One of the things that technology has surely enabled is the ability to build a truly global network.
People we call thought leaders and influencers can quite easily build a community following that numbers in the hundreds of thousands.
Much of the attention on this development is focused on the score keeping aspects of building large networks. Increasingly, the attention has shifted to the impossible and exhausting nature of viewing relationships through this mindset.
Real relationships take work. That’s the bottom line. An important relationship requires love and grace. I don’t know what else there is to say about that. Without attention, care and service it’s hard to build something as real as an authentic relationship.
Now, not every single person that comes into contact with your business need be seen through this lens, but most business need at least a handful of people that will run through a wall for them – and that requires genuine, thoughtful appreciation over time to develop.
And mind you, we could be talking about staff members, customers, suppliers, mentors, industry gurus or prospects – you get to define what an important relationship is.
I’m here to suggest, however, that the number you can manage with love and grace is probably far fewer than you might think. A few years ago it became fashionable to cite some research by British anthropologist Robin Dunbar. Dunbar’s number, as it is called, suggested that people could effectively manage about 150 relationships.
The thing is I think that number gets even harder due to the potentially distributed nature of many of our most important relationships. When you rarely sit across the desk from an important person in your life it’s harder to stay in touch.
Add to that the fact that some relationships may be deemed important by factors beyond our choice – a large customer may be defined as an important relationship by default.
If you want to get good at nurturing relationship you need to develop a system designed to allow you to do just that. Nothing can replace your authentic desire to build durable relationships, but employing a few strategies and processes can help you keep priorities where they should be.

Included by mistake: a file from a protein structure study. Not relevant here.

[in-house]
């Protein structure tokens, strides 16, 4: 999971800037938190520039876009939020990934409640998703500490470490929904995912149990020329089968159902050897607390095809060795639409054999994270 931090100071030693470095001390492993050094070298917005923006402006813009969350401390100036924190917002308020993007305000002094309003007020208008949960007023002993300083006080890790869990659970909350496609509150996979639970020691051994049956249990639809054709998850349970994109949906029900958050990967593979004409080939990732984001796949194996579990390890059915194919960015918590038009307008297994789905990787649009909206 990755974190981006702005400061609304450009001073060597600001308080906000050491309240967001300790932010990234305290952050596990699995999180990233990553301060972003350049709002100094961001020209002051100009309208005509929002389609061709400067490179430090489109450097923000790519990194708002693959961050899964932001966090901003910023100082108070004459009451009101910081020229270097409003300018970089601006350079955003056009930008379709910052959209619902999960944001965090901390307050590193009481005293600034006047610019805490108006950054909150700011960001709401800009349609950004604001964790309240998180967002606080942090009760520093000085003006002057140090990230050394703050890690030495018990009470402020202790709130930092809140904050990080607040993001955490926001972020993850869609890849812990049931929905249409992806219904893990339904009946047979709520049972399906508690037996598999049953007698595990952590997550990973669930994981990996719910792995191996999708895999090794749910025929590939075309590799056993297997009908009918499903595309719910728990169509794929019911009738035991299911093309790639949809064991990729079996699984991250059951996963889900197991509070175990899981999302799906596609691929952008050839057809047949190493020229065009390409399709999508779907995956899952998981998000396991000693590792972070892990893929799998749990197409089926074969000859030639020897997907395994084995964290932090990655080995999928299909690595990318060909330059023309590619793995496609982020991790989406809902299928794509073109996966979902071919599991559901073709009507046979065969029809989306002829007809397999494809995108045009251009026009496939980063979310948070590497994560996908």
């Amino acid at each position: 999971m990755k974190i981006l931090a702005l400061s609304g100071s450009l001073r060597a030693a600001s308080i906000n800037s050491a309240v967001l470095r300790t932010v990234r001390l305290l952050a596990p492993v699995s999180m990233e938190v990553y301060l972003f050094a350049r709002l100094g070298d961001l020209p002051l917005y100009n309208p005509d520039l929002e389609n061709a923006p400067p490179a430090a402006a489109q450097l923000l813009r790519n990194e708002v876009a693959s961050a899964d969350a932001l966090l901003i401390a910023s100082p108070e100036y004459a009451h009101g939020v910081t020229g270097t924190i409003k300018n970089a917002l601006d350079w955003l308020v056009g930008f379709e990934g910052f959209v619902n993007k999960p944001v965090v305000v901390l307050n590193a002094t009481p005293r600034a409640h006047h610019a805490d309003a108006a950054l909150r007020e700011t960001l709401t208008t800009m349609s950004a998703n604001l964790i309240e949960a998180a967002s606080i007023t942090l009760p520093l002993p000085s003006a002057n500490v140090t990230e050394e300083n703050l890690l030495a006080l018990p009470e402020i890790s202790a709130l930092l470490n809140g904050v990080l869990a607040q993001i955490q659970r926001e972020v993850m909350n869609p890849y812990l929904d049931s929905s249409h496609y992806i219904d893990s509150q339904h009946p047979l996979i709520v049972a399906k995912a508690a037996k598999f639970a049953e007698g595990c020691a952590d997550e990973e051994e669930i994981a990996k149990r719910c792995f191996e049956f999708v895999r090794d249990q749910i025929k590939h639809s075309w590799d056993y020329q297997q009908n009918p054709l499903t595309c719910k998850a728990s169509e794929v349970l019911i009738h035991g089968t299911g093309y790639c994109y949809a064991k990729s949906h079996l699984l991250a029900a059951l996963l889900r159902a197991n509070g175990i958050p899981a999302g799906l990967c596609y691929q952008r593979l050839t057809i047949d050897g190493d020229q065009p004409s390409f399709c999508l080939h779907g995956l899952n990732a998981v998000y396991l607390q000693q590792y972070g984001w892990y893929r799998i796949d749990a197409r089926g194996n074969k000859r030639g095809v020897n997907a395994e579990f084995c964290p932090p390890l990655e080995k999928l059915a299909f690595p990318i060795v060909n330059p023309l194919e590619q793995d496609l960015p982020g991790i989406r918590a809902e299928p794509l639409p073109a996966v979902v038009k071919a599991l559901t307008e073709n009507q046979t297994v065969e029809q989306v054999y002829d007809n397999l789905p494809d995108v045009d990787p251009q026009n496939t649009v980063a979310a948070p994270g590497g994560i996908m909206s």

Shrink your pond
The number of relationships you can actually attend to will differ for each person, but part of the refocus process must involve acknowledging this fact and doing something about it.
Here are two approaches I employ.
I’ve created an entirely separate CRM just for what I call important relationships. This small group is set up in Nimble, a CRM tool that allows me to easily unify all of my interactions with this group including social interactions.
The second thing I did was unfollow everyone on Twitter. I know this sounds a little harsh, but like so many I followed thousands on Twitter only to realize it made Twitter somewhat less useful as a relationship tool. I slowly refollowed several hundred people for various select reasons and now I can interact with this group in ways I had lost.
Collect better information
Two good books on relationship building are Keith Ferrazzi’s Never Eat Alone and Harvey Mackay’s Swim With Sharks. Both suggest building and keeping a file on your most important relationships that allow you to better stay in touch and on top of the most important moments in their lives. The Mackay 66 profile is a great starting place.
Social media participation has certainly made some aspects of this easier (Facebook birthday notices), but I wonder how many actual snail mail addresses you have for those you would deem important relationships. When’s the last time you dropped them a note card or box of flowers?
Create behavior nags
Remember I said this relationship stuff takes work? It’s not that it’s not enjoyable, it’s that other stuff gets in the way. How many times have you returned home and night and wondered what you did all day?
It’s important to set up routines so that you make the time to do the little things that keep you connected. Tools like Boomerang in Gmail and Nimble can be set up to nag you if you haven’t reached out to someone in, say, 30 days. You don’t want to be a pest, but sometimes you need reminders to help you say, “hey, I’m here for you” and “what are you working on?”
The last standard bit of advice is to serve. Social media allows us to see people who do this quite well. People like Bob Burg, Pam Slim and Chris Brogan are constantly caught in the act of giving and sharing value. It’s a mindset and perhaps a personality trait, but once you realize how satisfying a place it is to go, it can become your first and most important relationship tool.
The context of this post is meant to be one of business relationships, but we all have other, really important relationships we need to honor and, frankly, this advice might just apply to those as well. (Call your mom today!)
So that’s my story and part confession. What tools and tips can you share to help people make 2014 the year of honoring their most important relationships?
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